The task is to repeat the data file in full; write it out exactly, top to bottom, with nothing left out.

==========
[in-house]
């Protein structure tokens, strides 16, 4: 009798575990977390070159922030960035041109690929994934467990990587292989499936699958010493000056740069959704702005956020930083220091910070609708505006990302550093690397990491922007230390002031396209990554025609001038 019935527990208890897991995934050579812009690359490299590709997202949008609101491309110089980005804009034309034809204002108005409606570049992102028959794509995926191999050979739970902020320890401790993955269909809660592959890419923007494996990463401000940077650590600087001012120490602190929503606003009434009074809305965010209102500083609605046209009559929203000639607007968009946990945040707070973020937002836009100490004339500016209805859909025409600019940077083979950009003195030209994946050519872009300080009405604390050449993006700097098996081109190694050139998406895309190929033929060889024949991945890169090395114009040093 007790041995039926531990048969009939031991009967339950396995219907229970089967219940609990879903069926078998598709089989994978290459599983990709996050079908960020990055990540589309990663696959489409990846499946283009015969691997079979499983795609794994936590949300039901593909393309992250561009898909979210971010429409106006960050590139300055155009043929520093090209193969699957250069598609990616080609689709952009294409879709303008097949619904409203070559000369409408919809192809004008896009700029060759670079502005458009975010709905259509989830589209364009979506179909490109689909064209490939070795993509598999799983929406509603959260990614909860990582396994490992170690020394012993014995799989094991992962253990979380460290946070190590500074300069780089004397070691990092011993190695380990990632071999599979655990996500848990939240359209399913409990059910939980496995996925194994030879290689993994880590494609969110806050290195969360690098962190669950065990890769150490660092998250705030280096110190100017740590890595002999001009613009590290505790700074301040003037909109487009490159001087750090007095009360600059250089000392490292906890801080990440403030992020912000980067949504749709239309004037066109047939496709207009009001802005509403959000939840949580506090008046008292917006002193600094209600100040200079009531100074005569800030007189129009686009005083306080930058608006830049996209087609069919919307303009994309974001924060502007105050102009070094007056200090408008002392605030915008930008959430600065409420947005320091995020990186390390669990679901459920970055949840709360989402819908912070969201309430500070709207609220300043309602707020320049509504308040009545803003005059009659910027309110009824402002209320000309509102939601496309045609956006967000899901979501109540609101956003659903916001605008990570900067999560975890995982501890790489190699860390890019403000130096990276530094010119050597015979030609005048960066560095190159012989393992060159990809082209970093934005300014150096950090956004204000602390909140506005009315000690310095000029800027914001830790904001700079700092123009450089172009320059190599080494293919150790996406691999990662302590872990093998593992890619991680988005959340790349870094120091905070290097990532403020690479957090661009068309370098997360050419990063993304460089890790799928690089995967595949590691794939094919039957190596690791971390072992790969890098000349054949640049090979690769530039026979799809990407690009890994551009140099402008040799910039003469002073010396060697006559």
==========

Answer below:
[in-house]
């Protein structure tokens, strides 16, 4: 009798575990977390070159922030960035041109690929994934467990990587292989499936699958010493000056740069959704702005956020930083220091910070609708505006990302550093690397990491922007230390002031396209990554025609001038 019935527990208890897991995934050579812009690359490299590709997202949008609101491309110089980005804009034309034809204002108005409606570049992102028959794509995926191999050979739970902020320890401790993955269909809660592959890419923007494996990463401000940077650590600087001012120490602190929503606003009434009074809305965010209102500083609605046209009559929203000639607007968009946990945040707070973020937002836009100490004339500016209805859909025409600019940077083979950009003195030209994946050519872009300080009405604390050449993006700097098996081109190694050139998406895309190929033929060889024949991945890169090395114009040093 007790041995039926531990048969009939031991009967339950396995219907229970089967219940609990879903069926078998598709089989994978290459599983990709996050079908960020990055990540589309990663696959489409990846499946283009015969691997079979499983795609794994936590949300039901593909393309992250561009898909979210971010429409106006960050590139300055155009043929520093090209193969699957250069598609990616080609689709952009294409879709303008097949619904409203070559000369409408919809192809004008896009700029060759670079502005458009975010709905259509989830589209364009979506179909490109689909064209490939070795993509598999799983929406509603959260990614909860990582396994490992170690020394012993014995799989094991992962253990979380460290946070190590500074300069780089004397070691990092011993190695380990990632071999599979655990996500848990939240359209399913409990059910939980496995996925194994030879290689993994880590494609969110806050290195969360690098962190669950065990890769150490660092998250705030280096110190100017740590890595002999001009613009590290505790700074301040003037909109487009490159001087750090007095009360600059250089000392490292906890801080990440403030992020912000980067949504749709239309004037066109047939496709207009009001802005509403959000939840949580506090008046008292917006002193600094209600100040200079009531100074005569800030007189129009686009005083306080930058608006830049996209087609069919919307303009994309974001924060502007105050102009070094007056200090408008002392605030915008930008959430600065409420947005320091995020990186390390669990679901459920970055949840709360989402819908912070969201309430500070709207609220300043309602707020320049509504308040009545803003005059009659910027309110009824402002209320000309509102939601496309045609956006967000899901979501109540609101956003659903916001605008990570900067999560975890995982501890790489190699860390890019403000130096990276530094010119050597015979030609005048960066560095190159012989393992060159990809082209970093934005300014150096950090956004204000602390909140506005009315000690310095000029800027914001830790904001700079700092123009450089172009320059190599080494293919150790996406691999990662302590872990093998593992890619991680988005959340790349870094120091905070290097990532403020690479957090661009068309370098997360050419990063993304460089890790799928690089995967595949590691794939094919039957190596690791971390072992790969890098000349054949640049090979690769530039026979799809990407690009890994551009140099402008040799910039003469002073010396060697006559």